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Title: Development of ligands to target bromodomain-histone interactions
Author: Jennings, Laura Elizabeth
ISNI:       0000 0004 5359 2054
Awarding Body: University of Oxford
Current Institution: University of Oxford
Date of Award: 2015
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Histone acetylation is an epigenetic post-translational modification recognised by the bromodomain, a protein module that forms part of multi-component complexes affecting transcription. This interaction plays fundamental cellular roles, and shows association with particular diseases including inflammation and cancer. The biological roles of bromodomains and the progress of ligands developed so far has been summarised in introductory Chapter 1. Work within the group has led to the development of a nanomolar ligand for BRD4, a BET bromodomain implicated in cancer and numerous diseases. Evaluation in an NCI-60 cancer cell screen indicated antiproliferative activity in a variety of cancer types. However, metabolic predictions indicate that this compound is unoptimised for use in vivo. Chapter 2 describes synthesis of a collection of analogues to improve the physical and pharmacokinetic properties of this series of compounds. This work identified compounds with equivalent affinity but greater predicted metabolic stability, as well as more potent derivatives. This research will direct the design of potent and metabolically stable derivatives that can be used in animal models. Chapter 3 describes work carried out towards the development of small molecules to target bromodomains for which there are no known ligands, using the FALZ bromodomain as an initial target. A fragment-based approach has identified a number of compounds that bind to different non-BET bromodomains. These fragments will be a useful starting point for the development of more potent and selective non-BET bromodomain ligands. As well as acetylated lysines, a number of other acylation post-translational modifications occur on lysine residues. Chapter 4 describes work carried out to investigate the interaction of other acylated lysine residues with bromodomains. This work highlighted that other acylated lysines can interact with bromodomains, and selectivity for particular bromodomains can also be achieved. These modified lysines could be incorporated into cognate peptides to improve in vitro peptide displacement assays, aiding the development of small molecular bromodomain probes.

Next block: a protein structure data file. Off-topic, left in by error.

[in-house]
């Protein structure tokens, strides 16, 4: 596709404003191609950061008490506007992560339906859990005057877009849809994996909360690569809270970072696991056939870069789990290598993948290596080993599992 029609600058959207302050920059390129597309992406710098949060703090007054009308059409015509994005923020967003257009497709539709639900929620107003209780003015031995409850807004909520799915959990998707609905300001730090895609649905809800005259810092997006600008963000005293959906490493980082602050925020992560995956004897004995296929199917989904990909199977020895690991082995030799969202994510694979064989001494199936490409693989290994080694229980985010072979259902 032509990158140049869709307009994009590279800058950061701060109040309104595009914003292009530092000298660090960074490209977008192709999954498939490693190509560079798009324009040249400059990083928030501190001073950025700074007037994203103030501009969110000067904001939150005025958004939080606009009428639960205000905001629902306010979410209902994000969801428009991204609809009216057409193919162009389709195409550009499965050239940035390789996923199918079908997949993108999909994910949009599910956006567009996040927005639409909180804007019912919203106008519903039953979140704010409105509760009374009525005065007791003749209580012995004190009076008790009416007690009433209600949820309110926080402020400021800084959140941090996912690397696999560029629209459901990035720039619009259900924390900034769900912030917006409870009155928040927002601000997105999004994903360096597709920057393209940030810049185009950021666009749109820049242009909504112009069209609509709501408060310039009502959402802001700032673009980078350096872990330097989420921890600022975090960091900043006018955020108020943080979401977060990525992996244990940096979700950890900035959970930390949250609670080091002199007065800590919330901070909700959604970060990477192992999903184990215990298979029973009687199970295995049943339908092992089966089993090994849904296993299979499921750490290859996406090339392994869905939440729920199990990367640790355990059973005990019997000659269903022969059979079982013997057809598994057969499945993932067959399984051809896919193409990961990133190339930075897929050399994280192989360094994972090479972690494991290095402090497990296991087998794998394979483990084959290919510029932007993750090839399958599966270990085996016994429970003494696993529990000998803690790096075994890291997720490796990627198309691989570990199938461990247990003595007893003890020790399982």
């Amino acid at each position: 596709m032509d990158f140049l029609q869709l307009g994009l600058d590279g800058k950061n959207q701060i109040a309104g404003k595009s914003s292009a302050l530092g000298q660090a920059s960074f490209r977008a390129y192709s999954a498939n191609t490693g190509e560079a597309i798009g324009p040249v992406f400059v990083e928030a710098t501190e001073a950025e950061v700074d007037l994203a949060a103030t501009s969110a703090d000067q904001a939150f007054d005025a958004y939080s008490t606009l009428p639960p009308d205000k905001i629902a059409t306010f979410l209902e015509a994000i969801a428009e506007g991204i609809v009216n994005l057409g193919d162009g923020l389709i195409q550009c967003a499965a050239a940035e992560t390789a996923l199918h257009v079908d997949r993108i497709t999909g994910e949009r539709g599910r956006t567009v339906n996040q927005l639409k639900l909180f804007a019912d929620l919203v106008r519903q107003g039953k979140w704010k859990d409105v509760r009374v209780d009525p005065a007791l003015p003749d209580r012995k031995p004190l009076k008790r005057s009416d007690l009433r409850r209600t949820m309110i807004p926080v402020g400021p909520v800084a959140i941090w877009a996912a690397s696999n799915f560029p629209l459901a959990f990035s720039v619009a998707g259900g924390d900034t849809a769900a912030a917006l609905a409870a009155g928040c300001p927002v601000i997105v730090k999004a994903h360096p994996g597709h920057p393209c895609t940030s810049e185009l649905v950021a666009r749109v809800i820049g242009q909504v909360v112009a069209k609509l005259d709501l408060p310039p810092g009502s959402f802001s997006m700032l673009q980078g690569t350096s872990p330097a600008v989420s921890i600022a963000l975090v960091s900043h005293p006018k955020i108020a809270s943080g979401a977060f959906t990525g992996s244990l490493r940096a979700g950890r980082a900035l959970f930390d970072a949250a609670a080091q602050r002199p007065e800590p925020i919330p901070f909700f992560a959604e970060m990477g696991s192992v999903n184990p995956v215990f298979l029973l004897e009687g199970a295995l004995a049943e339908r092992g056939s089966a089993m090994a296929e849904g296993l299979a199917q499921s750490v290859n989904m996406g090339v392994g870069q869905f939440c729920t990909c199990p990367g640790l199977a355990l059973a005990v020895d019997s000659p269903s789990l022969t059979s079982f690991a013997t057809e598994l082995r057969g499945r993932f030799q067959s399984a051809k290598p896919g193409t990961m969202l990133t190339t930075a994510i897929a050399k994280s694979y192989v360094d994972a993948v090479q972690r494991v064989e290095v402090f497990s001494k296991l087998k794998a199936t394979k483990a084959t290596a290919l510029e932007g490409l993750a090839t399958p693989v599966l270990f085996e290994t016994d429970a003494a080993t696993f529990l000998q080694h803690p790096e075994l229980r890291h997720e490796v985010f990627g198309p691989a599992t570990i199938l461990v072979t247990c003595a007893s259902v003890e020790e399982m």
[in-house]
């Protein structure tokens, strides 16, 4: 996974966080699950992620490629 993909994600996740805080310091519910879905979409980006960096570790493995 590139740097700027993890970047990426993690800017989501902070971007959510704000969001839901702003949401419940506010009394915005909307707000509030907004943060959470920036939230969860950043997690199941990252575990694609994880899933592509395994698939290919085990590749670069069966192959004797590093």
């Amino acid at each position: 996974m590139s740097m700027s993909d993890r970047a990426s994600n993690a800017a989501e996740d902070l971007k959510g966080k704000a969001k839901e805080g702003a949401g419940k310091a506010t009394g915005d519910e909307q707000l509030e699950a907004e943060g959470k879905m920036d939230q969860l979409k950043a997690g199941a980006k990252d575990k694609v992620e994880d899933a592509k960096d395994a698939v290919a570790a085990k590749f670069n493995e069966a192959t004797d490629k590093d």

Supervisor: Conway, Stuart; Humphreys, Philip Sponsor: Not available
Qualification Name: Thesis (Ph.D.) Qualification Level: Doctoral
EThOS ID:  DOI: Not available
Keywords: Organic chemistry ; bromodomains ; epigenetic probes ; epigenetics ; KAc ; acetyl lysine